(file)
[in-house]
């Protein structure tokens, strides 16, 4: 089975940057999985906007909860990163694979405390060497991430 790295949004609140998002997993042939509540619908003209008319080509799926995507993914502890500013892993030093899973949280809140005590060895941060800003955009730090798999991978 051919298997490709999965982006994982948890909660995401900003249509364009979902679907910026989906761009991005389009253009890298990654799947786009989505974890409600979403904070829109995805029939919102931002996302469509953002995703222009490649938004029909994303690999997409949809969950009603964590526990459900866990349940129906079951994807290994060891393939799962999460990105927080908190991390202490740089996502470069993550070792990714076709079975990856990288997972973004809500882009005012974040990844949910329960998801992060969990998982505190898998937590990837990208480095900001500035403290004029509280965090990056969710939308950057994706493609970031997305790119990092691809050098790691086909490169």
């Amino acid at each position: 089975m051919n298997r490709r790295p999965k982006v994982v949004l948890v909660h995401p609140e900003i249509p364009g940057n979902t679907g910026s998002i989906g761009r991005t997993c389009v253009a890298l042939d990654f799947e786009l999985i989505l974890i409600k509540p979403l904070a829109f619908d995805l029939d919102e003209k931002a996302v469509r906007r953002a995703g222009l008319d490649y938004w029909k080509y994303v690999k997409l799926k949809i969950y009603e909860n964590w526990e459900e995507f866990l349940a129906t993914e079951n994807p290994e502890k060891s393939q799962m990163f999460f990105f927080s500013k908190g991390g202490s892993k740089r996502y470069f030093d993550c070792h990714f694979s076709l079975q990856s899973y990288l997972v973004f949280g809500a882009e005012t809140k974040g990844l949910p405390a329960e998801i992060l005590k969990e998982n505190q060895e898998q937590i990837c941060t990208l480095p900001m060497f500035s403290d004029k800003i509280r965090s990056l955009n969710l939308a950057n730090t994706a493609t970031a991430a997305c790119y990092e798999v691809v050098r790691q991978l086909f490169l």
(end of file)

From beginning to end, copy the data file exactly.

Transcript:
[in-house]
């Protein structure tokens, strides 16, 4: 089975940057999985906007909860990163694979405390060497991430 790295949004609140998002997993042939509540619908003209008319080509799926995507993914502890500013892993030093899973949280809140005590060895941060800003955009730090798999991978 051919298997490709999965982006994982948890909660995401900003249509364009979902679907910026989906761009991005389009253009890298990654799947786009989505974890409600979403904070829109995805029939919102931002996302469509953002995703222009490649938004029909994303690999997409949809969950009603964590526990459900866990349940129906079951994807290994060891393939799962999460990105927080908190991390202490740089996502470069993550070792990714076709079975990856990288997972973004809500882009005012974040990844949910329960998801992060969990998982505190898998937590990837990208480095900001500035403290004029509280965090990056969710939308950057994706493609970031997305790119990092691809050098790691086909490169």
């Amino acid at each position: 089975m051919n298997r490709r790295p999965k982006v994982v949004l948890v909660h995401p609140e900003i249509p364009g940057n979902t679907g910026s998002i989906g761009r991005t997993c389009v253009a890298l042939d990654f799947e786009l999985i989505l974890i409600k509540p979403l904070a829109f619908d995805l029939d919102e003209k931002a996302v469509r906007r953002a995703g222009l008319d490649y938004w029909k080509y994303v690999k997409l799926k949809i969950y009603e909860n964590w526990e459900e995507f866990l349940a129906t993914e079951n994807p290994e502890k060891s393939q799962m990163f999460f990105f927080s500013k908190g991390g202490s892993k740089r996502y470069f030093d993550c070792h990714f694979s076709l079975q990856s899973y990288l997972v973004f949280g809500a882009e005012t809140k974040g990844l949910p405390a329960e998801i992060l005590k969990e998982n505190q060895e898998q937590i990837c941060t990208l480095p900001m060497f500035s403290d004029k800003i509280r965090s990056l955009n969710l939308a950057n730090t994706a493609t970031a991430a997305c790119y990092e798999v691809v050098r790691q991978l086909f490169l």